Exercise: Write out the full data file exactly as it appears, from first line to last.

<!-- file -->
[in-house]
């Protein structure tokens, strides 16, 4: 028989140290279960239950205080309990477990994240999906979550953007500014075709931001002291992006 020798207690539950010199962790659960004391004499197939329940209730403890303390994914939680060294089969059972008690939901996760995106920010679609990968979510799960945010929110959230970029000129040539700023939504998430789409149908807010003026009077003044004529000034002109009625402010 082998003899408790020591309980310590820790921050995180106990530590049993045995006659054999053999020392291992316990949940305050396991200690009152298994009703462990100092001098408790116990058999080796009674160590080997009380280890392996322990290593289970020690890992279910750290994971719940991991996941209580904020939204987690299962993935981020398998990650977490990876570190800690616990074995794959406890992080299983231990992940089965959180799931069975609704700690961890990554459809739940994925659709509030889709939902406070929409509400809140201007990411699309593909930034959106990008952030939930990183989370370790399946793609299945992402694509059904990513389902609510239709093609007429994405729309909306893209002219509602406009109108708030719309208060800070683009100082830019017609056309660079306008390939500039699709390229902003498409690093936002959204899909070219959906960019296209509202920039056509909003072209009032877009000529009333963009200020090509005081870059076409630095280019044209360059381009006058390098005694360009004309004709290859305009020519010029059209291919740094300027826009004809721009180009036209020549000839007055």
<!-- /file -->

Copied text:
[in-house]
């Protein structure tokens, strides 16, 4: 028989140290279960239950205080309990477990994240999906979550953007500014075709931001002291992006 020798207690539950010199962790659960004391004499197939329940209730403890303390994914939680060294089969059972008690939901996760995106920010679609990968979510799960945010929110959230970029000129040539700023939504998430789409149908807010003026009077003044004529000034002109009625402010 082998003899408790020591309980310590820790921050995180106990530590049993045995006659054999053999020392291992316990949940305050396991200690009152298994009703462990100092001098408790116990058999080796009674160590080997009380280890392996322990290593289970020690890992279910750290994971719940991991996941209580904020939204987690299962993935981020398998990650977490990876570190800690616990074995794959406890992080299983231990992940089965959180799931069975609704700690961890990554459809739940994925659709509030889709939902406070929409509400809140201007990411699309593909930034959106990008952030939930990183989370370790399946793609299945992402694509059904990513389902609510239709093609007429994405729309909306893209002219509602406009109108708030719309208060800070683009100082830019017609056309660079306008390939500039699709390229902003498409690093936002959204899909070219959906960019296209509202920039056509909003072209009032877009000529009333963009200020090509005081870059076409630095280019044209360059381009006058390098005694360009004309004709290859305009020519010029059209291919740094300027826009004809721009180009036209020549000839007055």